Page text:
A few companies are already following Cuomo’s advice. The Durst Organization announced Wednesday that any worker at its real estate organization not vaccinated by Labor Day will be fired. The owner of the massive Hudson Yards project, Related Cos., says in online employment ads that vaccinations are required.
Google, the city’s largest tech employer with some 10,000 workers here, said Wednesday it would mandate vaccinations for its workers, while pushing back its return to the office to mid-October from mid-December.
Wall Street banks like Goldman Sachs and Morgan Stanley have required disclosure of vaccination status.
Who Knows Who’s Vaccinated?
But most businesses say the government has to lead on the vaccination requirement — not defer to private companies. While the federal government has made it clear that it is legal to mandate vaccinations, a view reiterated this week by the Justice Department, that doesn’t cover everyone in town, some business leaders pointed out.
“Is everyone on the subway vaccinated?” said Kathryn Wylde, CEO of the big business group The Partnership for New York City. “And state borders are porous, so it is not enough to get New Yorkers vaccinated.”
The situation is particularly difficult for small businesses trying to get employees back to the workplace, said Randy Peers, president of the Brooklyn Chamber of Commerce.
“They don’t have the financial means to offer incentives to encourage vaccination and really don’t want to be in a position to require vaccinations,” he said.
However, he added, many business owners would welcome a government mandate that included vaccinations as part of the federal Centers for Disease Control’s guidance on safe working environments.
Restaurateurs feel the same way: Government should go first by allowing only vaccinated people in its buildings, said Robert Bookman, a lawyer for the NYC Hospitality Alliance.
The frustration of business leaders became evident after Cuomo’s speech when Bill Rudin, co-chair of Rudin Management Cos. and a long-time civic leader, told the governor that despite strenuous efforts, including talks with union leaders, only 50% of building workers were vaccinated.
Cuomo simply reiterated that as an employer Rudin could impose a vaccine requirement.
Call for ‘Workforce Investments’
Most business people agree with Cuomo’s objective, even if many want a government mandate.
“If we want to bring New York’s economy back to full throttle, we must ensure that our central business districts are fully populated with the office workers who fuel that economic engine,” said James Whalen, president of the Real Estate Board of New York.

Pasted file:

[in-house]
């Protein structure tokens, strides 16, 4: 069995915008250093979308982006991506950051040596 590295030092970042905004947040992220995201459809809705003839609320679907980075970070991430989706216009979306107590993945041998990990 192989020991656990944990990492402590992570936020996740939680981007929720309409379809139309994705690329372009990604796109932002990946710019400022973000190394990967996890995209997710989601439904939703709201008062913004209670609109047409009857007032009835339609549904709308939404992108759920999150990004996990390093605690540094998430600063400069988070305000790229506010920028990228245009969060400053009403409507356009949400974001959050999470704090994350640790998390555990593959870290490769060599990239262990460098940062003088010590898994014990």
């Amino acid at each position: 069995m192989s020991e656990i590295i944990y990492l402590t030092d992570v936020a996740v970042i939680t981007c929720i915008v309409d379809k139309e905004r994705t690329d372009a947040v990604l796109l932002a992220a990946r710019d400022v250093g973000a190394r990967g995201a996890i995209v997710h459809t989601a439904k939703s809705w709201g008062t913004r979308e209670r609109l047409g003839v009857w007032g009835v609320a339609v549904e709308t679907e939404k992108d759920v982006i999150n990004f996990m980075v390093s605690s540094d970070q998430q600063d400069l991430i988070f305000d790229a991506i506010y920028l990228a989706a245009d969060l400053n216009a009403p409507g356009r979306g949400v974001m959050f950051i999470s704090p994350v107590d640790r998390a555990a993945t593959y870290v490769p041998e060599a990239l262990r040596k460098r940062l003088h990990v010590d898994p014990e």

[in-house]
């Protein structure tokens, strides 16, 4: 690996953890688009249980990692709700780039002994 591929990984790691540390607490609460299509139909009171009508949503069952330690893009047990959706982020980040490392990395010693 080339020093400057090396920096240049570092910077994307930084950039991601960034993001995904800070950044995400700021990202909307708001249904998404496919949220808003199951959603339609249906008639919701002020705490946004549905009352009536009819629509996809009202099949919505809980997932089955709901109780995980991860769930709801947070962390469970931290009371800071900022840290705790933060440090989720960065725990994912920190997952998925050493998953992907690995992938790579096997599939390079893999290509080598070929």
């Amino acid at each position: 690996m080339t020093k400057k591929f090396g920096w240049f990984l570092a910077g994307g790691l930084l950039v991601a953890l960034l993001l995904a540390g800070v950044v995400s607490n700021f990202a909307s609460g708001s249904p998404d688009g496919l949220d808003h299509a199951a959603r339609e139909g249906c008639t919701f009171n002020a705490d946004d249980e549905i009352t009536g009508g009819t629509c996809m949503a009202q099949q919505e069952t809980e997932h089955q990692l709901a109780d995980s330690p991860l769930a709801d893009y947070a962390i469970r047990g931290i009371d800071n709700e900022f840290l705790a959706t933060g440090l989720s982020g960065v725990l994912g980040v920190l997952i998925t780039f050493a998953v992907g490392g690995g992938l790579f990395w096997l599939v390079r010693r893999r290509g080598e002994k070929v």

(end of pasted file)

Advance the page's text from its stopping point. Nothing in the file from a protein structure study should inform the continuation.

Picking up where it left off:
“We cannot forget that small businesses throughout those corridors are relying on commuter foot traffic to continue thriving, covering expenses and employing their own workers, which ultimately generates critical tax revenue and economic activity,” he added.
Some economists don’t believe the return of office workers should be the priority. James Parrott of the New School says the major cause of the lagging recovery is the decline in tourism and business travel.
“The mayor and governor should be focused on the workforce investments to connect less-educated workers of color with better job opportunities and policies to raise compensation for child care and home care workers,” he said.
1 Pfizer is now trying hard to spin that the 39% figure out of Israel is wrong, that more people were vaccinated and hence efficacy is higher. I’d believe Israel, which strikes me as running a pretty decent health care bureaucracy, over self-interested Pfizer any day, particularly in light of data points like this:
Data from Israel pic.twitter.com/Qmu4ZDtN7a
— Irene Tosetti (@itosettiMD_MBA) July 10, 2021
Even though it’s only one week of data, the infection levels are proportional. That’s not what you should see if the vaccines still had any juice against Delta.
This story was originally published by THE CITY, an independent, nonprofit news organization dedicated to hard-hitting reporting that serves the people of New York.